I'll get a start on the horses tomorrow.
Friday, May 05, 2006
Well, here they are then. Click on this image too get a larger version.
I think that overall I like them quite a lot and will soon be putting in an order large enough to finish the regiment off. They paint quickly and painlessly. I got these done in three days of evenings, not really batch-painting, just going two or three at a time.
You'll notice that the flag is blank. I left it that way because when I started painting them i had (and have) no idea what the Carabiniers standards looked like. Time to put in some research...
Thursday, May 04, 2006
More RSM goodies arrived in the mail last night so I'm now putting together a French Heavy Cavalry regiment. It's pretty generic at the moment. Coat and lining are gris-blanc; facings and housings are red.
Just for once I've decided to go from a black undercoat. It'll sace me some time painting boots, hair and tricornes. I have always liked the fact that with black undercoating you have less miniature to paint. I'm also dry-brushing the coats which turns out to have been a BIG time-saver. I'll paint on a little pure white here and there to tidy up and to put in some of the most prominent highlights. Some black-lining also serves to clean things up later in the painting process.
Faces and buff small-clothes tonight. I'm aiming to see how quickly I can get the eighteen figures of this unit painted. I'll need more to flesh it out to twenty-eight to twenty-nine for the Grant/Young-Lawford worlds.
I also got my French infantry in the "Advancing" pose, so work can commence on my light corps soon, too.
Wednesday, May 03, 2006
On the basis of this deep research a few points seem salient.
*There will be two time-scales operating - strategic and tactical. The tactical move might be declared at either the end of the strategic move and needs to be enacted on the table. The strategic move might be defined as "as long as it takes to do 'x'" - with 'x' being something like opening a parallel, or building a redoubt, or driving a sap forward or building a certain number of gabions.
*Per strategic move each player ought to be able to expend a certain number of "build points" to construct or repair works. This number ought to be based on the number of available troops. There ought never be quite enough of these "build points". Perhaps it might be better to call them engineering points. Some of your regiments will NEVER condescend to do manual labour - Maison du Roi anyone?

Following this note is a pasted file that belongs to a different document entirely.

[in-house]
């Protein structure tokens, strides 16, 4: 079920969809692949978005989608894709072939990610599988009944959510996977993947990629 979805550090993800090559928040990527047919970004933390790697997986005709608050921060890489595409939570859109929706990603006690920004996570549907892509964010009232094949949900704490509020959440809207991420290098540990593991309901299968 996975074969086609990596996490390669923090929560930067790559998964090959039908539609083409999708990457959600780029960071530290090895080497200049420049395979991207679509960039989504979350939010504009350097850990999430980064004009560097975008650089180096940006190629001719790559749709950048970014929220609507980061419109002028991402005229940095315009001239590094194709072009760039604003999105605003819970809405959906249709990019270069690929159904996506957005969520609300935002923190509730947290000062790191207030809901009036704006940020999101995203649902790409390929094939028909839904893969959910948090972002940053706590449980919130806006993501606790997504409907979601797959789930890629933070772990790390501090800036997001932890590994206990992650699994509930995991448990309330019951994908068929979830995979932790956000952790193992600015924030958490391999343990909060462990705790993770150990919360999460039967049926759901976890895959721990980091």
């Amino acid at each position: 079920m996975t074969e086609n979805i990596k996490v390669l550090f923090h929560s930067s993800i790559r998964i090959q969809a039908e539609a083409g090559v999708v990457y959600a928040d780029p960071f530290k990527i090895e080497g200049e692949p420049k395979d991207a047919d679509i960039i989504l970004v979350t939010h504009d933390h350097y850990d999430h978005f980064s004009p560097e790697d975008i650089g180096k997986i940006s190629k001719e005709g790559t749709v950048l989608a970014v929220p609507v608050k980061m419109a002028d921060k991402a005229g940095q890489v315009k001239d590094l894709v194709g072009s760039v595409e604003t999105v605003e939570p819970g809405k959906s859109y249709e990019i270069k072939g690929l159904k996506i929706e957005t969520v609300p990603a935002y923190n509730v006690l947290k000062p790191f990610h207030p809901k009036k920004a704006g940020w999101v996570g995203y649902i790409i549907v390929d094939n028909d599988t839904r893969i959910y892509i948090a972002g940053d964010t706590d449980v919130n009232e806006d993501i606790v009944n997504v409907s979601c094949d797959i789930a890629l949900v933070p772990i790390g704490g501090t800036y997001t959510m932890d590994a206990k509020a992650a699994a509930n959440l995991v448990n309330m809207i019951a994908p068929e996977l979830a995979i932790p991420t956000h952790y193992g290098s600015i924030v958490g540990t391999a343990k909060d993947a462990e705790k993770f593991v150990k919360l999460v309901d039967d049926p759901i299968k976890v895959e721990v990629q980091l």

*On the strategic scale of things, a battery of seige guns ought to have a certain "batter" value equivalent to the number of guns. Per strategic move this ought to be subtracted from a target's build point total and modified further by the build points a defender is prepared to expend maintining the works.
*Parallels should be opened in one movement virtually by the whole army and ought to each take about a night to provide the necessary protection.
*Ricochet batteries. Their task is to demolish the traverses within the covered way. once their points value is reduced to zero, the covered way is untenable and troops in this sector must withdraw to the ravelin or bastion behind.
*Sapping forward. As you sap more closely to the fortress your trenches should become shorter and possibly more acutely angled - ie, progress should be slower as you progress. Perhaps they should cost more build points?
*Mining. Best not done without an umpire. Still, strategic move by strategic move attacker and defender could cut their mines and counter-mines with both sides making their listen rolls (sounds like CoC!) and the umpire ruling that the mine was detected. The map moves made by attacker and defender could be marked on the umpires master map. Intersecting tunnells would trigger a tactical move of underground combat. Mines would produce a zone of destruction relative to the charge placed therein. The amount of powder placed in the mine needs to be limited. Building tunnels costs build points per inch driven. A fortress ought to start the game with a number of listening galeries already built.
I see seiges as being campaigns in their own right. As such, the only real question is how complicated do you want to get? I think supply rules would have a place in determining the limits on the beseiger in terms of what resources they can bring to bear.
More as I think it up...
Tuesday, May 02, 2006
Wow, was I impressed! These are just the acme of 30mm toy soldiers. Such finely-engraved detail I've never seen. Pricey, too at a pound and 5p a go.
To me they look like they might do better for the 1740s rather than the Seven Years' War. I'll get some photos done tonight and see if I can match the codes up to their descriptions.
I also found a "Willie" Cumberland, too. I'd love to get my hands on their Fred the Great figure to complete the "set" - I have a Soubise somewhere.